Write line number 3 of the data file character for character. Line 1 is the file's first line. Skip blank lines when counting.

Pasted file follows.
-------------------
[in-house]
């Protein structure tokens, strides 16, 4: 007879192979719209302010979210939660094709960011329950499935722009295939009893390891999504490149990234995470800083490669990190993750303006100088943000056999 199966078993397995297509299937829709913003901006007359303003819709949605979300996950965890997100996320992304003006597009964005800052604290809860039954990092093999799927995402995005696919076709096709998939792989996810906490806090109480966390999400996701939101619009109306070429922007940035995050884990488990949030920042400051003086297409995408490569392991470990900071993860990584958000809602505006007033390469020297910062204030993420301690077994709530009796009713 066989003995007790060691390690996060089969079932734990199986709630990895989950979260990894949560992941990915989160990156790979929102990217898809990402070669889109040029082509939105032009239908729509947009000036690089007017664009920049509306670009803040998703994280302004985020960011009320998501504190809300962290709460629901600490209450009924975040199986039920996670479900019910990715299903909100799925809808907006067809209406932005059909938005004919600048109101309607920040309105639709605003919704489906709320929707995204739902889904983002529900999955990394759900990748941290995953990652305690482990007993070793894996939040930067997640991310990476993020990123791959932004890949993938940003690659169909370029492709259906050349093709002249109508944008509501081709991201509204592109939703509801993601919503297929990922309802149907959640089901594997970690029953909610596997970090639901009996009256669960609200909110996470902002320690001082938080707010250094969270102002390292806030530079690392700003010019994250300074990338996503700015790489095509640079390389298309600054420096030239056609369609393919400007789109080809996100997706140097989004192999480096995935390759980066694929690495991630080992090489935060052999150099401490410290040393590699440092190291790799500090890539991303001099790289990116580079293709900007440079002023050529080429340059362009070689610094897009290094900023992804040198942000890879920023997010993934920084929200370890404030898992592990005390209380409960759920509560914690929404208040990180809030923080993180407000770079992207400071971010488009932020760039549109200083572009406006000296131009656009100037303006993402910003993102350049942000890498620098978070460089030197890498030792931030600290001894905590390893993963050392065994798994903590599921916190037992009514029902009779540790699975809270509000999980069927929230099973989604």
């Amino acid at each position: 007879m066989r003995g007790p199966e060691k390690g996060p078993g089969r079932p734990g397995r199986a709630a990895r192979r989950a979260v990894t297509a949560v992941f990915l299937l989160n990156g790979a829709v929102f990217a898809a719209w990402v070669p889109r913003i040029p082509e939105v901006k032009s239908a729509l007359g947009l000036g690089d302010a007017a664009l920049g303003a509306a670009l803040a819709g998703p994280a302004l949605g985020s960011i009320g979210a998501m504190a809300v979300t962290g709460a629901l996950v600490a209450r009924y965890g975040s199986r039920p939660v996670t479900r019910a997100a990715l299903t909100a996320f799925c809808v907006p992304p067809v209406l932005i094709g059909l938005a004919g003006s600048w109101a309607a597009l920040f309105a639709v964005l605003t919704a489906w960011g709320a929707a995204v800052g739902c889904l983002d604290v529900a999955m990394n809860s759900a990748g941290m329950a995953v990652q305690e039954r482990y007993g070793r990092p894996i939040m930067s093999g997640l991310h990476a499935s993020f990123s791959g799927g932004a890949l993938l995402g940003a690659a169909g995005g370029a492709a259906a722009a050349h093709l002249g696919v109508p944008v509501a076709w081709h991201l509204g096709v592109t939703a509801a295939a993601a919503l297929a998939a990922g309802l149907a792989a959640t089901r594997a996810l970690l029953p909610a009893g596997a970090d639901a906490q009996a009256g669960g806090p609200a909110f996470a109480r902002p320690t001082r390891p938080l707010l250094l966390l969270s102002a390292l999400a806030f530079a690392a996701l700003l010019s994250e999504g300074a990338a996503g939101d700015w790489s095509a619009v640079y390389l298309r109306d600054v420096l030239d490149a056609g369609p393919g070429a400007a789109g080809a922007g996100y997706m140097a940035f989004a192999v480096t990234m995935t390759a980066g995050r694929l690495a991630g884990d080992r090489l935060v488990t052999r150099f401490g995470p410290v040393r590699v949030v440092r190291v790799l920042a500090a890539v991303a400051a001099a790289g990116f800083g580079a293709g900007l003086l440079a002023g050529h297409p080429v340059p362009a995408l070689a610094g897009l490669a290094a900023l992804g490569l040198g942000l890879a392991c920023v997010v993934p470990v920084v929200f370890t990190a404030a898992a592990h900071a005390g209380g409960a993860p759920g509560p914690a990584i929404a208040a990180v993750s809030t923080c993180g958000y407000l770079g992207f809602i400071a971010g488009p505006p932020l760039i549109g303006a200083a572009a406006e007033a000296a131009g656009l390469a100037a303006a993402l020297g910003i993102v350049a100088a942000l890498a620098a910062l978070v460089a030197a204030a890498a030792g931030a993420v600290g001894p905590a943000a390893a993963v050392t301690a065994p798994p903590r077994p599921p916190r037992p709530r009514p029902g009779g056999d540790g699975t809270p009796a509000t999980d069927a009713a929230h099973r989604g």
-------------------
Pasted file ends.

């Amino acid at each position: 007879m066989r003995g007790p199966e060691k390690g996060p078993g089969r079932p734990g397995r199986a709630a990895r192979r989950a979260v990894t297509a949560v992941f990915l299937l989160n990156g790979a829709v929102f990217a898809a719209w990402v070669p889109r913003i040029p082509e939105v901006k032009s239908a729509l007359g947009l000036g690089d302010a007017a664009l920049g303003a509306a670009l803040a819709g998703p994280a302004l949605g985020s960011i009320g979210a998501m504190a809300v979300t962290g709460a629901l996950v600490a209450r009924y965890g975040s199986r039920p939660v996670t479900r019910a997100a990715l299903t909100a996320f799925c809808v907006p992304p067809v209406l932005i094709g059909l938005a004919g003006s600048w109101a309607a597009l920040f309105a639709v964005l605003t919704a489906w960011g709320a929707a995204v800052g739902c889904l983002d604290v529900a999955m990394n809860s759900a990748g941290m329950a995953v990652q305690e039954r482990y007993g070793r990092p894996i939040m930067s093999g997640l991310h990476a499935s993020f990123s791959g799927g932004a890949l993938l995402g940003a690659a169909g995005g370029a492709a259906a722009a050349h093709l002249g696919v109508p944008v509501a076709w081709h991201l509204g096709v592109t939703a509801a295939a993601a919503l297929a998939a990922g309802l149907a792989a959640t089901r594997a996810l970690l029953p909610a009893g596997a970090d639901a906490q009996a009256g669960g806090p609200a909110f996470a109480r902002p320690t001082r390891p938080l707010l250094l966390l969270s102002a390292l999400a806030f530079a690392a996701l700003l010019s994250e999504g300074a990338a996503g939101d700015w790489s095509a619009v640079y390389l298309r109306d600054v420096l030239d490149a056609g369609p393919g070429a400007a789109g080809a922007g996100y997706m140097a940035f989004a192999v480096t990234m995935t390759a980066g995050r694929l690495a991630g884990d080992r090489l935060v488990t052999r150099f401490g995470p410290v040393r590699v949030v440092r190291v790799l920042a500090a890539v991303a400051a001099a790289g990116f800083g580079a293709g900007l003086l440079a002023g050529h297409p080429v340059p362009a995408l070689a610094g897009l490669a290094a900023l992804g490569l040198g942000l890879a392991c920023v997010v993934p470990v920084v929200f370890t990190a404030a898992a592990h900071a005390g209380g409960a993860p759920g509560p914690a990584i929404a208040a990180v993750s809030t923080c993180g958000y407000l770079g992207f809602i400071a971010g488009p505006p932020l760039i549109g303006a200083a572009a406006e007033a000296a131009g656009l390469a100037a303006a993402l020297g910003i993102v350049a100088a942000l890498a620098a910062l978070v460089a030197a204030a890498a030792g931030a993420v600290g001894p905590a943000a390893a993963v050392t301690a065994p798994p903590r077994p599921p916190r037992p709530r009514p029902g009779g056999d540790g699975t809270p009796a509000t999980d069927a009713a929230h099973r989604g």